I
ASCARIASIS
(kneecap), are now usually performed
arthroscopically.
Arthroscopic
surgery
substantially reduces the amount
of
recovery time required.
Arthrotec
The brand name of an
antirheumatic drug
containing
diclofenac
and
misoprostol.
articulation
The junction point of two or more
bones (see
joint).
artificial feeding
See
feeding, artificial.
artificial heart
See
heart, artificial.
artificial insemination
A form of assisted conception in which
semen is introduced artificially into the
uterus, instead of by sexual intercourse,
with the aim of inducing conception
and pregnancy.
TYPES
There are two types of artificial insemi-
nation: AIH, artificial insemination with
the semen of the woman’s male partner;
and AID, insemination with a donor’s
sperm. AIH is usually used for couples
who are unable to have intercourse, or
if the man has a low sperm count or a
low volume of ejaculate. It is also used
when a man’s semen has been stored
prior to his having treatment (such as
chemotherapy) that has made him sterile.
AID is available to couples if the man is
infertile or a carrier of a genetic disease.
It may also be used by a woman who
wants children but has no male partner.
HOW IT IS DONE
Artificial insemination is carried out at
centres that are specially staffed and
equipped to
obtain,
test,
and store
semen, to carry out the insemination,
and to give counselling before and after
the
procedure.
Semen
donors
are
screened for a wide variety of physical
and mental disorders.
Insemination is performed by inject-
ing
a
sample
of
semen
into
the
woman’s cervix using a small syringe.
The procedure is timed to coincide
with her
natural ovulation (the devel-
opment and release of an egg from the
ovary), or it may be combined with
treatment to stimulate ovulation.
artificial kidney
The common name for the machine
used in
dialysis.
artificial limb
See
prosthesis.
artificial respiration
See
rescue breathing.
artificial rupture of membranes
See
amniotomy.
artificial saliva
A preparation used to relieve a persis-
tently dry mouth, which may be a side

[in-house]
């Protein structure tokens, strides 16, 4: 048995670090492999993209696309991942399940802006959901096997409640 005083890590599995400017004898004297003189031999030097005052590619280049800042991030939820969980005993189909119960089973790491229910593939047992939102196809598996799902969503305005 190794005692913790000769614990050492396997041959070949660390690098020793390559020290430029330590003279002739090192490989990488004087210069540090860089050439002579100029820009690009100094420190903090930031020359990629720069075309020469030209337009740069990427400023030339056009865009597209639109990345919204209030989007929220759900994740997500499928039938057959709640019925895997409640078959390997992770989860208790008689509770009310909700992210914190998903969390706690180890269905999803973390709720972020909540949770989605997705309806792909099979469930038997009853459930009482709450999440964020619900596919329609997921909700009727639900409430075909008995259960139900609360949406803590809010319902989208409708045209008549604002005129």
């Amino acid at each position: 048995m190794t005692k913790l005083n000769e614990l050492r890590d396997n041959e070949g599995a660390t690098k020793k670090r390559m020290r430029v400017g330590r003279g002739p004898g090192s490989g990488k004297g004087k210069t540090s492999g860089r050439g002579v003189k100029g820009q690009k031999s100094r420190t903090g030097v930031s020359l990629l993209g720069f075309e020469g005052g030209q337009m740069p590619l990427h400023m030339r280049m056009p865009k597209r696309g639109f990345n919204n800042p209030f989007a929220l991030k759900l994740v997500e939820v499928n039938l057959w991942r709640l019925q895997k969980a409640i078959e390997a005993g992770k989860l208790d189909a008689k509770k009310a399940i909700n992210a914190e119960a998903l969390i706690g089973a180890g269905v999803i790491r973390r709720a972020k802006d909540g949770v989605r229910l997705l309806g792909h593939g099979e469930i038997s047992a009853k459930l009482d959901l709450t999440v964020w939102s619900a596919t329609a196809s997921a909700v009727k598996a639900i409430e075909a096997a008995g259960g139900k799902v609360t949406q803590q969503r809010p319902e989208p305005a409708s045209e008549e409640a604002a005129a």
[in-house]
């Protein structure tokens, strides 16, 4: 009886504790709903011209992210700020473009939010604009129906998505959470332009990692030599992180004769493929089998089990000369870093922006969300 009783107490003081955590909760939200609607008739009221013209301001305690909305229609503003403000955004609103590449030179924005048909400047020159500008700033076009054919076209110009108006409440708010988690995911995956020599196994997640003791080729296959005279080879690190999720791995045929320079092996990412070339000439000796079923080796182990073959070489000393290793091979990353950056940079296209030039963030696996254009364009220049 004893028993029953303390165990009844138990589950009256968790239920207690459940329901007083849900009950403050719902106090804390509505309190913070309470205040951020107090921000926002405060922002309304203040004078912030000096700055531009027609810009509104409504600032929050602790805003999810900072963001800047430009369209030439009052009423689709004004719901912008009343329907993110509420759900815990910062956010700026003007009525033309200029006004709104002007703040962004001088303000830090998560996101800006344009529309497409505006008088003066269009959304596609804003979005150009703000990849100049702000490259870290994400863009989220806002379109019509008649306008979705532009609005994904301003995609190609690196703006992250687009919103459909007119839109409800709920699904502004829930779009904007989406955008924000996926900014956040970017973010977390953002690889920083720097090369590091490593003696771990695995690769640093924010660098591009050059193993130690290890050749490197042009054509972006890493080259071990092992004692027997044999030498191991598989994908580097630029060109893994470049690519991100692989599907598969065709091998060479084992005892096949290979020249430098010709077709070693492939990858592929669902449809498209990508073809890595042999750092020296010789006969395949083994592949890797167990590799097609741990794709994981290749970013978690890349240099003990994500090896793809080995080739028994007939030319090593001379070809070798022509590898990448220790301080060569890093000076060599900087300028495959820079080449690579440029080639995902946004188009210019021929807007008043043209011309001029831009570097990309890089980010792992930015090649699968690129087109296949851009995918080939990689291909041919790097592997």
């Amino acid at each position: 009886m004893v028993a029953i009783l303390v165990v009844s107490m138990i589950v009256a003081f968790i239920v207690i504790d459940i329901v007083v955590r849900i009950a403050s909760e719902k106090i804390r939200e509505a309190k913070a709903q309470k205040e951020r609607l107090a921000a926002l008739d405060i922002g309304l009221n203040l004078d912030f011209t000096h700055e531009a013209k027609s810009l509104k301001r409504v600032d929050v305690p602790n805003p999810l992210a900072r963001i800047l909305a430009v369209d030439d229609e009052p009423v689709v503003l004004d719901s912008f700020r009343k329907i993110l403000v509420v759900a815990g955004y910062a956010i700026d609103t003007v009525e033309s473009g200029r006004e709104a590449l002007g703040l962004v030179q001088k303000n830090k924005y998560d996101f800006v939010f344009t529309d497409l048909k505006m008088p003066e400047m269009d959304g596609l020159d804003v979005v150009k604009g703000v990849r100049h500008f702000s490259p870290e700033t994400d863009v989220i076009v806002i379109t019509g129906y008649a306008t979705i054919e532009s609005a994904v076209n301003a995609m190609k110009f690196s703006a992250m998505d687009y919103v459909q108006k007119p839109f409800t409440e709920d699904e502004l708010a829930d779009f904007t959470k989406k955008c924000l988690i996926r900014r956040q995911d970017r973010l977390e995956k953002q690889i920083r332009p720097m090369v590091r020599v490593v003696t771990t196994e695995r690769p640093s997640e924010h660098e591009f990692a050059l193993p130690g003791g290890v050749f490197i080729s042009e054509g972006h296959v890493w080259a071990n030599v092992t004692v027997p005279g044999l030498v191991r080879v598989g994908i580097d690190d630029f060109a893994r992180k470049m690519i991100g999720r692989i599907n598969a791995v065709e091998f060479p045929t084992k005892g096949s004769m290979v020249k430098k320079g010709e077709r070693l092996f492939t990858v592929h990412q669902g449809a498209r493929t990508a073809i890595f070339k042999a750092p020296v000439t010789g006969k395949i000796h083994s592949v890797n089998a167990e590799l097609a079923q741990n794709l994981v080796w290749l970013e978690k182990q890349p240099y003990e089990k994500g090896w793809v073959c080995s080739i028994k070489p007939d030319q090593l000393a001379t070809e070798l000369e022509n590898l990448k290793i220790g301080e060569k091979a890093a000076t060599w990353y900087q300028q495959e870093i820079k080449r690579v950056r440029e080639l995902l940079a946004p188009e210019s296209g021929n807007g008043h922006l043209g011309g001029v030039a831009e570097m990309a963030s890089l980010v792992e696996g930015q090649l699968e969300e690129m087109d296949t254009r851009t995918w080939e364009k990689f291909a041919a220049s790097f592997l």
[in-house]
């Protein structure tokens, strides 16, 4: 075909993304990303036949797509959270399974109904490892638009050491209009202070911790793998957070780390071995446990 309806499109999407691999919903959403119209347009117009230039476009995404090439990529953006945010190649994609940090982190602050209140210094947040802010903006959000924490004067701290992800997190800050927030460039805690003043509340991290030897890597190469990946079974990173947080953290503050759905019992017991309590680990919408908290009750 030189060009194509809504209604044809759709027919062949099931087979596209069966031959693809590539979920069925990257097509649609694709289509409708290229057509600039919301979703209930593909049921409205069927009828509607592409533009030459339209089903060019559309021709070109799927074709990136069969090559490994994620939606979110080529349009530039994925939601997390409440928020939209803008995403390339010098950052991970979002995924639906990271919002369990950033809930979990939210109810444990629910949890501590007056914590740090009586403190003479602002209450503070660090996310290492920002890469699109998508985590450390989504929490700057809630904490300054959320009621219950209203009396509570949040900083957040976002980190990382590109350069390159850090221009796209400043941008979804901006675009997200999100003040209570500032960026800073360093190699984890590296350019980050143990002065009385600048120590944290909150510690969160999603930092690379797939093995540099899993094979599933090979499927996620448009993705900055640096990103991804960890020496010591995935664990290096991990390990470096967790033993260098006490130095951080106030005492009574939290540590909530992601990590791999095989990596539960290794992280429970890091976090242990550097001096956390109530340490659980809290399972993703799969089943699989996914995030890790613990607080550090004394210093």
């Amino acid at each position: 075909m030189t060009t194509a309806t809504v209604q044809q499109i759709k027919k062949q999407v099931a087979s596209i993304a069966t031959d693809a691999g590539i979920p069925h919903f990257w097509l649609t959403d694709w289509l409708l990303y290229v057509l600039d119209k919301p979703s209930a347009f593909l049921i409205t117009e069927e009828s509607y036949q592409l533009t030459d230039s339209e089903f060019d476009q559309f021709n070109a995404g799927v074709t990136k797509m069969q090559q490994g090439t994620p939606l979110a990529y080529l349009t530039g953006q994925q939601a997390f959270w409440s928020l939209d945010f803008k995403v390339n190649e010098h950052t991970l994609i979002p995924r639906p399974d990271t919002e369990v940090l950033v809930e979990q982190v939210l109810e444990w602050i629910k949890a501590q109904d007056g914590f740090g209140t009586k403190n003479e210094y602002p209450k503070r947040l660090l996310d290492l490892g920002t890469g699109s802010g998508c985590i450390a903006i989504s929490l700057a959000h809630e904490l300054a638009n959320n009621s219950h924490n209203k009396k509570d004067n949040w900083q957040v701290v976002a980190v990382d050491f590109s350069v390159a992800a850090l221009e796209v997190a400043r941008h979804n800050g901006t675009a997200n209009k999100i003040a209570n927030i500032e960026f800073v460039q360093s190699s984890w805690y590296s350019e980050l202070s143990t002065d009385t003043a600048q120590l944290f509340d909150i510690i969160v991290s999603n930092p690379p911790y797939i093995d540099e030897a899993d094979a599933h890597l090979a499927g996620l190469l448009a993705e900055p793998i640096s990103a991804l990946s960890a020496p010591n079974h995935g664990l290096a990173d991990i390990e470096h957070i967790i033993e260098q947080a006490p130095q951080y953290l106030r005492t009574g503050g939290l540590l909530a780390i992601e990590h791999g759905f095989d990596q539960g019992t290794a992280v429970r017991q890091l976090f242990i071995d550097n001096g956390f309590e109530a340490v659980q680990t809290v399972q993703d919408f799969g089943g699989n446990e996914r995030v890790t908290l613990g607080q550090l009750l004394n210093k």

effect of certain drugs or
radiotherapy
or
may be due to
Sjogren’s syndrome
(an
autoimmune disorder in which the im-
mune system attacks the body’s own
tissues). Artificial saliva, as a spray, gel,
or pastilles, is formulated to resemble
natural saliva as closely as possible.
artificial sweeteners
Synthetic substitutes for sugar that are
used by people on slimming diets and
by the food industry.
Saccharin and aspartame are often
recommended
for
use
in
calorie-
controlled diets. They are, however, of
questionable value because the
appetite
compensates for the lack of calories
from sugar, therefore other foods are
eaten to maintain the calorie intake.
artificial tears
Preparations that are used to supplem-
ent tear production in disorders, such as
keratoconjunctivitis sicca,
that cause dry
eye and to relieve irritation.
arytenoid
One of two pyramid-shaped cartilages
that form part of the
larynx
(voice-box).
asbestos-related diseases
A variety of diseases that are caused by
inhalation of asbestos fibres. Asbestos is
a fibrous mineral formerly used as a
heat- and fire-resistant insulating mat-
erial. There are three main types of
asbestos fibre: white, which is widely
used, blue, and brown. Blue and brown
are
the
most
dangerous
types
of
asbestos. The use of all types is now
carefully controlled.
TYPES
In asbestosis, widespread fine scarring
occurs in the lungs. The disease causes
breathlessness and a dry cough, eventu-
ally leading to severe disability and death.
Asbestosis develops mostly in industrial
workers who have been heavily exposed
to asbestos. The period from initial
exposure to development of the disease
Electron micrograph of asbestos fibre in lung
An inhaled asbestos fibre impales and kills a
macrophage (a scavenger cell that would normally
engulf and destroy foreign particles in the lungs).
is usually at least 20 years. Diagnosis is
by
chest X-ray.
Asbestosis increases the
risk of developing
lung cancer.
Mesothelioma
is a cancerous tumour
of the
pleura
(the membrane surround-
ing the lungs) or the
peritoneum
(the
membrane lining the abdominal cav-
ity). In the pleura, mesotheliomas cause
pain and breathlessness; in the peri-
toneum they cause enlargement of the
abdomen
and
intestinal
obstruction.
The condition cannot be treated and
usually leads to death within one or two
years. The average interval between ini-
tial exposure to asbestos and death is
between 20 and 3 0 years. Mesothe-
lioma affects people who have been
exposed to blue or brown asbestos.
Diffuse pleural thickening is a condi-
tion in which the outer and inner layers
of the pleura become thickened, and
excess fluid may accumulate in the cav-
ity between them. This combination
restricts the ability of the lungs to
expand, resulting in shortness of breath.
The condition may develop even after
short exposure to asbestos.
asbestosis
See
asbestos-related diseases
.
ascariasis
Infestation with the roundworm ASCARIS
LUMBRICOIDES, which lives in the small
intestine of its human host. Ascariasis is
common worldwide, especially in the
tropics. One or several worms may be
present, but symptoms usually only
occur with heavy infestation.
A
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